DUBLIN (Reuters) -Ukrainian President Volodymyr Zelenskiy on Wednesday accused some Western leaders of considering financial losses to be worse than war crimes, saying he could not tolerate indecisiveness on rigid new Russian sanctions.
“When we are hearing new rhetoric about sanctions… I can’t tolerate any indecisiveness after everything that Russian troops have done,” he said in an address to Ireland’s parliament on Wednesday.
“The only thing that we are lacking is the principled approach of some leaders – political leaders, business leaders – who still think that war and war crimes are not something as horrific as financial losses,” he added, speaking through an interpreter.
Western gained some impetus for more sanctions this week after dead civilians shot at close range were found in the town of Bucha following a Russian withdrawal. But Europe has so far stopped short of restrictions on Russian gas imports that countries in the region are heavily reliant on.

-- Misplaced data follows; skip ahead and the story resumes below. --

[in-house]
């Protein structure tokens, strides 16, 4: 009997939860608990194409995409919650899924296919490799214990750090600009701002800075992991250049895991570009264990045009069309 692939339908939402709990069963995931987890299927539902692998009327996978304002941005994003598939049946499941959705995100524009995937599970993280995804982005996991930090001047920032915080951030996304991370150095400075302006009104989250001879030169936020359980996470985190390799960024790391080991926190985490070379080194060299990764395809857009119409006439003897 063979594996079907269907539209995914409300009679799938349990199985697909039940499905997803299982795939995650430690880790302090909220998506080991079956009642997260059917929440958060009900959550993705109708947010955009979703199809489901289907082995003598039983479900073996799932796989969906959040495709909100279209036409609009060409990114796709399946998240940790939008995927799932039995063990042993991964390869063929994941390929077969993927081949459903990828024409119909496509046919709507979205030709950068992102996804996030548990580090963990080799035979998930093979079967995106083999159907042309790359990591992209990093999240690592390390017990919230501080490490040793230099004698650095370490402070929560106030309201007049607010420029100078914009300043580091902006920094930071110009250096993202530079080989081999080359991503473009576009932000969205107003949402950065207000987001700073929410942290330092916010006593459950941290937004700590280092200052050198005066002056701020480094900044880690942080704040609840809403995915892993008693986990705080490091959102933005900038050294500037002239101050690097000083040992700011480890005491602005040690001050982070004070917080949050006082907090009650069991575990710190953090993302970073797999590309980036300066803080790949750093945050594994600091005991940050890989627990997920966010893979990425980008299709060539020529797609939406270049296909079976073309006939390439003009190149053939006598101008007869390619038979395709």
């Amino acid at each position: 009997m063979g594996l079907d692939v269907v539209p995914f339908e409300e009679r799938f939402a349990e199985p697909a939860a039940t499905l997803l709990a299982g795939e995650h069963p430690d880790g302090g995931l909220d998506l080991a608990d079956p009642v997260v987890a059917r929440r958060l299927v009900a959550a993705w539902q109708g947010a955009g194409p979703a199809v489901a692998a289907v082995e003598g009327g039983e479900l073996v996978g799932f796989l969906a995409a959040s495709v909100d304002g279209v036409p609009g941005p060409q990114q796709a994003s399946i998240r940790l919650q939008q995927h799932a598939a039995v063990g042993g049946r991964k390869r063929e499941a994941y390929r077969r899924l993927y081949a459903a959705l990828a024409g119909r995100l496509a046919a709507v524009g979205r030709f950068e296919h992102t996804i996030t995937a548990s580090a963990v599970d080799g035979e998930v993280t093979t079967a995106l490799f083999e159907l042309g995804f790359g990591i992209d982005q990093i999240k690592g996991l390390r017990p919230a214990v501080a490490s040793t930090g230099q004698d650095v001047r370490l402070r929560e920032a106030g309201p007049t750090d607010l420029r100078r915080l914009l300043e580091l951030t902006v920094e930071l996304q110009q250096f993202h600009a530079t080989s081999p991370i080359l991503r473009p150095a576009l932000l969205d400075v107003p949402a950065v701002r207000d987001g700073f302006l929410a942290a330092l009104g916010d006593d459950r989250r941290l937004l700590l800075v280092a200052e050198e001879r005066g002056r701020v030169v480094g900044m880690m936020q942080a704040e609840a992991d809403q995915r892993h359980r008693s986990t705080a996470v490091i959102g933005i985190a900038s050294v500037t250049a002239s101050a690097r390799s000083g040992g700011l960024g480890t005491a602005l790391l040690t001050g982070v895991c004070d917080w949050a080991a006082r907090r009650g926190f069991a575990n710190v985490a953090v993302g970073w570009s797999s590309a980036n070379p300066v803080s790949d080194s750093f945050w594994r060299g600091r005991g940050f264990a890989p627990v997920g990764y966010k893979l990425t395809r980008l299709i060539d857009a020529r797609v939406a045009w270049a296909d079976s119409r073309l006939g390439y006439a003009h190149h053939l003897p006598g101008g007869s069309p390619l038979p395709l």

Zelenskiy called on Dublin to convince its European Union partners to introduce “more rigid” measures against Moscow.
Kyiv and the West say there is evidence, including images and witness testimony gathered by Reuters and other media organisations in Bucha, that the apparent executions were carried out by Russian soldiers.
The Kremlin denies its forces were responsible for the deaths and said on Tuesday that Western allegations Russian forces committed war crimes were a “monstrous forgery.”
New U.S. sanctions are set to be unveiled on Wednesday. A fresh round of proposed EU sanctions would ban buying Russian coal, prevent Russian ships from entering EU ports, and suspend nearly 20 billion euros ($21.77 billion) worth of trade.
Speaking to a joint sitting of both chambers of Ireland’s parliament by video link, Zelenskiy accused Moscow of trying to “destroy the foundations of independent life, destroy our identity, everything that makes us Ukrainian.”
He also said Russia was deliberately provoking a global food crisis that could lead to violence and a new wave of refugees.
Russia has denied targeting civilians or civilian infrastructure in what it calls its “special military operation” in Ukraine.
(Reporting by Conor Humphries and Padraic Halpin; Editing by Andrew Heavens and Frank Jack Daniel)